“At the age of 23, Hansi wrote to the CEOs of 10 top firms, asking if she could buy them a cup of coffee and let her pick their brains.”
This line in the HerStory article in January 2016 seems to have encouraged hundreds of youngsters to write to me over the past two years. I am yet to reply to any. I read all of them; some of them are really amusing. But none had been professional, let alone eye-catching. So I’ve finally decided to make a video and write this article to share my views.
Don’t ask what you can google
There was some context to my writing to the CEOs. I didn’t approach them randomly and ask them where to start in the finance industry, like the messages to me seem to be doing. I did a two-year graduate diploma in Applied Finance and Investments on a part-time basis where the lecturers were industry professionals. I went up to a quite a few of them to understand their roles within the finance industry. After exploring various options, I narrowed my career choice down to mutual fund research and consulting. Remember, this was before Google days. That’s a lot of research and conversations.
The letter I then sent to the CEOs of the leading research and consulting firms mentioned my research. I wasn’t asking them to help me choose a career. I was asking them a specific question – if I did choose the path they had taken, and succeed like they had, would I be happy or regret that choice? Are there aspects of the job that I may not have understood as a fresh entrant to the industry?
The HerStory article mentions that I got one response. That’s how I remembered it at the time. But after the article appeared, a couple of my industry contacts in Australia reminded me that they had also met me – they remembered that letter and meeting me. So actually, three of out 10 had responded. That’s not bad!
So why do I not respond to the messages I get? Shouldn’t I be paying back the nice gesture that others did for me? I would like to respond and mentor youngsters, but here’s why I don’t. Unless you show me that you’ve done your homework – on your career choices, on me (or whoever you’re asking) and specifically how I can help you – the meeting would be waste of time. However, if your message showed some spark, some hint of the elusive X-factor, I might give a chance. Even then, I would like to see perseverance.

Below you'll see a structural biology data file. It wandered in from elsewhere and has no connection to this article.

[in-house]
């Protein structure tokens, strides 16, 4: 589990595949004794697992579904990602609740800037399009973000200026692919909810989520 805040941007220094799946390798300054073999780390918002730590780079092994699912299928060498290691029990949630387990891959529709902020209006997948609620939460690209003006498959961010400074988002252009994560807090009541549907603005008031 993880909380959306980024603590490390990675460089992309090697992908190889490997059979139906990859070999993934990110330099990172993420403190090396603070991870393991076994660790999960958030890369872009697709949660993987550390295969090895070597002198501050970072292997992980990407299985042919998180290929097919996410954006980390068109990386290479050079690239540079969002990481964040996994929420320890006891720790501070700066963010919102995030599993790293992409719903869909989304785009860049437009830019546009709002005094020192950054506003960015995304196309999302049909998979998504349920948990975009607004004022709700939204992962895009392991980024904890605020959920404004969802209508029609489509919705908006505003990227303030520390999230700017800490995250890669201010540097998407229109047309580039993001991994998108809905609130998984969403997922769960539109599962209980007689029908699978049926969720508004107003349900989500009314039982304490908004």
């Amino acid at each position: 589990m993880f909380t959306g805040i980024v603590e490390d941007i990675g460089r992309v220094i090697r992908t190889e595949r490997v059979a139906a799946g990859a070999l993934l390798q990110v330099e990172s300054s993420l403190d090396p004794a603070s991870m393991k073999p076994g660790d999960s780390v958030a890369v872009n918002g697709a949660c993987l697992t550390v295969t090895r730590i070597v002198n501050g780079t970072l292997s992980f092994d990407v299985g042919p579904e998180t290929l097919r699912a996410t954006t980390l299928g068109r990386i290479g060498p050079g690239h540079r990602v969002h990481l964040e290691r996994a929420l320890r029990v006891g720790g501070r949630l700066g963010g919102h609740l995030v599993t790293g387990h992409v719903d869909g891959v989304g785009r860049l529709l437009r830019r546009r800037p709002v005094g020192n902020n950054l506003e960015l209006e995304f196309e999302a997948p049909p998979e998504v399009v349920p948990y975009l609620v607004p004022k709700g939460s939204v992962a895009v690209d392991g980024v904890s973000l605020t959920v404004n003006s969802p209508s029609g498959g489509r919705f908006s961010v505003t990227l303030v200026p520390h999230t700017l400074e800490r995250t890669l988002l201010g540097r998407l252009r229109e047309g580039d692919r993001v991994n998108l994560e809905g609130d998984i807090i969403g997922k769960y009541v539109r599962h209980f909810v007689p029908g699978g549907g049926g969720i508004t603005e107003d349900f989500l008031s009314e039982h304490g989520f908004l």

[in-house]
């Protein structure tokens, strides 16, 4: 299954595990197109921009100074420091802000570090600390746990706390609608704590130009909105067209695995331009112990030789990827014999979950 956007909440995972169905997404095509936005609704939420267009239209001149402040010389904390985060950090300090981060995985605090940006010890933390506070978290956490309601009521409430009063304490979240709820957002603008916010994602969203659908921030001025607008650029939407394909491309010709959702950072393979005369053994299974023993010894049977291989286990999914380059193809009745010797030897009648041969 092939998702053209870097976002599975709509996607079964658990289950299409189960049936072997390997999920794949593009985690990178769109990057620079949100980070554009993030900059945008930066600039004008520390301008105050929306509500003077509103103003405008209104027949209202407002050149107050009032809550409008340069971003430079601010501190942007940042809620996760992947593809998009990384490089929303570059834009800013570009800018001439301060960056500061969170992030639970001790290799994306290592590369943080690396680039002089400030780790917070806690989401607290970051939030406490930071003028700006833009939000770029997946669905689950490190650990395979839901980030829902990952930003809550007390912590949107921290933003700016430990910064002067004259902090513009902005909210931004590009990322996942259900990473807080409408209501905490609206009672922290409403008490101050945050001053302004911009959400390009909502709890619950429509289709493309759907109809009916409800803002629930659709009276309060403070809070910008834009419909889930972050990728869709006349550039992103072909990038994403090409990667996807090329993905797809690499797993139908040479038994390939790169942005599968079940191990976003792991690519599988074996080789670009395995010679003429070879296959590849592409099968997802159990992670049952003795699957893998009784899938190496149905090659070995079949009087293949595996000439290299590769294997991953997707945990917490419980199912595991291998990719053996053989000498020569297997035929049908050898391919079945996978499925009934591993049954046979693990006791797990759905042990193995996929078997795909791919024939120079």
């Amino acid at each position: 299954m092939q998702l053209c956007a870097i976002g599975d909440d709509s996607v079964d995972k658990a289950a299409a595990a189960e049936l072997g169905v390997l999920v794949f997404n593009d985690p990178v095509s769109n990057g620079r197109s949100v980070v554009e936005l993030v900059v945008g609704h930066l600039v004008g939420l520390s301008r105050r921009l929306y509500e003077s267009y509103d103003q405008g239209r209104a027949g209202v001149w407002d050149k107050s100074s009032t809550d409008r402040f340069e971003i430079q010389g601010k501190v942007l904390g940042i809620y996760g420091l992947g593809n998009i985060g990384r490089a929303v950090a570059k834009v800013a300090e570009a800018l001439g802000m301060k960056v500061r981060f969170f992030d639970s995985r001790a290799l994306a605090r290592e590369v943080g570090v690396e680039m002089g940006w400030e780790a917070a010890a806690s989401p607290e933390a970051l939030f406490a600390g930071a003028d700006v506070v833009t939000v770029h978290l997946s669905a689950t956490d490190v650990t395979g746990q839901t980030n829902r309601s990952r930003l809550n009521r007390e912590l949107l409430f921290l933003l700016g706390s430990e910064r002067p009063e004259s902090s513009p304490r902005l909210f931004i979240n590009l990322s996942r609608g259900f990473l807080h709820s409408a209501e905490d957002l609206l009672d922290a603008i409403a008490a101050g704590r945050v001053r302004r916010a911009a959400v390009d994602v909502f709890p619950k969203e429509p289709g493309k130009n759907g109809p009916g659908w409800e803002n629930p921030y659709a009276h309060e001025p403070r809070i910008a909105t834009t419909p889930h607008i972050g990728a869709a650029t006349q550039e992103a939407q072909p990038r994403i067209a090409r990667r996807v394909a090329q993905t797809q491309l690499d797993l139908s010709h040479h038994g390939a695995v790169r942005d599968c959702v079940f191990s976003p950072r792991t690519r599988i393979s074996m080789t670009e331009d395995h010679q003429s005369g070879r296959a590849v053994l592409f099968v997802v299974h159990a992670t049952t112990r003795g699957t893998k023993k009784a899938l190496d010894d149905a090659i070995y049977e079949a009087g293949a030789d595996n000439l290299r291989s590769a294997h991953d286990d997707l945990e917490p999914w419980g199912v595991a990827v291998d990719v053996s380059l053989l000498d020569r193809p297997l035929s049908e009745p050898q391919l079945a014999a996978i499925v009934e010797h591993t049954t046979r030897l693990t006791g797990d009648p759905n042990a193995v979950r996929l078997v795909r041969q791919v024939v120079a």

I am not alone in this view. Sheryl Sandberg mentions in her book Lean In, how her heart sinks when women walk up to her after her speeches and ask her to be their mentors. That’s not how mentorship works. The mentor needs to like the mentee, and they usually do so when they see a shadow of themselves, or unfulfilled potential.
Take feedback graciously
Once you get a meeting, or indeed an ongoing mentorship relationship, you need to use the mentor’s time very well. Ask the specific question – and then listen. Intently.
Mentors don’t usually take kindly to ‘can we talk once a month’-type requests. If that’s what you’re looking for, as Sheryl says in her book, you don’t need a mentor, you need a therapist!
Presumably, mentors are senior professionals, if not CEOs, who have seen hundreds of younger candidates and colleagues stumble their way through their careers. They may spot a limiting behaviour in you, before you realise it yourself. So if they provide feedback, it’s best to take it graciously. You may want to reflect on it rather than being defensive about it. If you still disagree, and it makes a difference to subsequent conversations, you can bring it up.
Stay in their peripheral vision
After the meeting, it’s worthwhile asking how to keep in touch with them, even if they haven’t agreed to mentor you.
In my days, there were limited ways of doing this. But I would go up to them at industry conferences just to say hello and quickly update them on my career progress. I would also stay visible in the industry media. Years later, a couple of those very senior industry leaders even remarked that I had come a long way from the first coffee meeting.
Nowadays, of course you can use LinkedIn to stay in touch. If you’re not on LinkedIn, get on it. No, it’s not okay to send me a Facebook message, especially as my intro clearly asks strangers to engage on my page instead.
Of course, it should go without saying that you send a thank you note after the meeting. And you did buy the coffee, right?
This article appeared at https://yourstory.com/2018/02/mentor-perseverance/